The professor is a hero, not just because he researches ALS, but because he has ALS too.
Dr. Michael Bereman was diagnosed in 2015, just three days before his 34th birthday. At the time, he'd been married to his wife Meagan--they were college sweethearts at N.C. State--for six years. Their son, Mason, was just a year old.
Two years before his diagnosis, Bereman accepted a job at his alma mater, running his own lab in the Department of Biological Sciences. It was a proud moment, as his father had also been a professor at N.C. State for 20 years.
Right after he was diagnosed, Bereman stopped all of his projects and started researching ALS.
The first year of his diagnosis, Bereman said there were no symptoms. He said doctors even wondered if he had been misdiagnosed.
His second year came and went just like the first.
The third year, symptoms began to develop.
Now, in 2019, Bereman uses a motorized wheelchair, often requesting assistance from his team of two graduate students. His speech is affected as well.
His love for his family is evident, as Bereman beams when asked about them. Their son, Mason, is 5 and daughter Mille is 2.
It is a heartbreaking diagnosis that Bereman says could happen to any of us.
"I like to tell people: You and I are equally likely to get ALS," he said.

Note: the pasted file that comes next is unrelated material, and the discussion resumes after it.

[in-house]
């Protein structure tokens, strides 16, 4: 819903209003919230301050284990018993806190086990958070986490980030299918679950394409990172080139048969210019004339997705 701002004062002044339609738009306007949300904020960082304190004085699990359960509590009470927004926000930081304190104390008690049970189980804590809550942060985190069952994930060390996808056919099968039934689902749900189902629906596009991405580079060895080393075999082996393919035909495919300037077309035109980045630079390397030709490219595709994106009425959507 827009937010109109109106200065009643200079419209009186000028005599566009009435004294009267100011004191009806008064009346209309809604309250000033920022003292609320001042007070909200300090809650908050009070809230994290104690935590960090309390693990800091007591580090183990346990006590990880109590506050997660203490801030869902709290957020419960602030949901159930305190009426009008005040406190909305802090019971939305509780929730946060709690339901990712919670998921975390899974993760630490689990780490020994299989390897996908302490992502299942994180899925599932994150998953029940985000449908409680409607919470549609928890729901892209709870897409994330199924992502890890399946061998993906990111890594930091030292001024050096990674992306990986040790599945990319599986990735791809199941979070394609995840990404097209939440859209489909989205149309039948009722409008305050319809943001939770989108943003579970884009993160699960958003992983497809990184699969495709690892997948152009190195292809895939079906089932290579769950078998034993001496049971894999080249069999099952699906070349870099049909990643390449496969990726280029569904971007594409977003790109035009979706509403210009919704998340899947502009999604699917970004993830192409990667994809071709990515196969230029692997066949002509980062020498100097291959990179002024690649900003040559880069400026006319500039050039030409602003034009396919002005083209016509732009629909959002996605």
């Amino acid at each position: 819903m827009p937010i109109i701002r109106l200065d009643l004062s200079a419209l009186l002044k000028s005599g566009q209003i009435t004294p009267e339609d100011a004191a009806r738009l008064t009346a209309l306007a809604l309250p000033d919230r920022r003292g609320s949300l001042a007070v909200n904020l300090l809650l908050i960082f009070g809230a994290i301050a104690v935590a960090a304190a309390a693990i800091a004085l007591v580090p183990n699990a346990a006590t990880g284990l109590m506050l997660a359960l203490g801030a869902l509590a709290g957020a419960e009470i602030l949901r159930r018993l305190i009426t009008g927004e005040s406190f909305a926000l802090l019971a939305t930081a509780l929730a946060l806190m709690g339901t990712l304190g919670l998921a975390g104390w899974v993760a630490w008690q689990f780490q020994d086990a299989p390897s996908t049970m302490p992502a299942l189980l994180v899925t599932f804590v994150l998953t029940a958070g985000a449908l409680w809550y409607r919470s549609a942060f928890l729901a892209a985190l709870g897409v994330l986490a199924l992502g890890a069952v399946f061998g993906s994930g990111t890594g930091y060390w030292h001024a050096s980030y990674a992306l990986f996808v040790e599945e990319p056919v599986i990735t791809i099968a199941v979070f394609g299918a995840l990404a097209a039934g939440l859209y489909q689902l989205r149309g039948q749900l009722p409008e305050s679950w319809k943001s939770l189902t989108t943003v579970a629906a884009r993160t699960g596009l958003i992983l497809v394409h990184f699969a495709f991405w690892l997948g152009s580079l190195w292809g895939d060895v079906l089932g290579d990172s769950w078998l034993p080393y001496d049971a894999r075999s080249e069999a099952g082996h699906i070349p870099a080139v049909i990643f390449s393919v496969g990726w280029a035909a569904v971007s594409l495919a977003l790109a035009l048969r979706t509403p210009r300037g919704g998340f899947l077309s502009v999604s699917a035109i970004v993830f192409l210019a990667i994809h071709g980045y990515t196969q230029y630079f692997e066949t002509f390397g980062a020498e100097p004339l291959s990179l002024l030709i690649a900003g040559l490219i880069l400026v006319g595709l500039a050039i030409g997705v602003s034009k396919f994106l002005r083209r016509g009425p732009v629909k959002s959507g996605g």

Ten percent of ALS cases are inherited, the other 90 percent occur seemingly at random. Bereman said that suggests something in the environment could contribute to the disease.
In his lab, they're trying to determine what in the environment, the things we do, consume outside, even encounter in water sports, could play a role in our chances of getting diseases like ALS.
It's something Bereman and his team are passionate about and thanks to two recent grants--$100,000 awarded in January and just last month a $500,000 grant--can continue to research for the next three years.
The first grant from the ALS Association funds a study in mile markers, testing spinal fluid from actual ALS patients.
"Trying to find markers in cerebral spinal fluid" Bereman explains. "Where we can track the progression of the disease." They're also trying to evaluate the efficacy of new drugs.
The second grant funds research into another type of their research: Whether something in the environment contributes to contracting diseases like ALS.
"Just by being outside, by perhaps drinking contaminated water, eating foods with toxins that accumulate in the tissue of seafood...even walking by a lake, swimming in a pond," Bereman's assistant, Rubia Martin, a PhD Toxicology student, said.
Bereman's dream is to be able to develop a test in a clinic to diagnose a patient faster and monitor progression, ultimately leading to a cure.
"I would like to be known for someone who never gave up and fought 'til the very end" he said when asked how he would like to be remembered.
After spending time with Bereman, ABC11's Barbara Gibbs said she knows he will be remembered for that and so much more.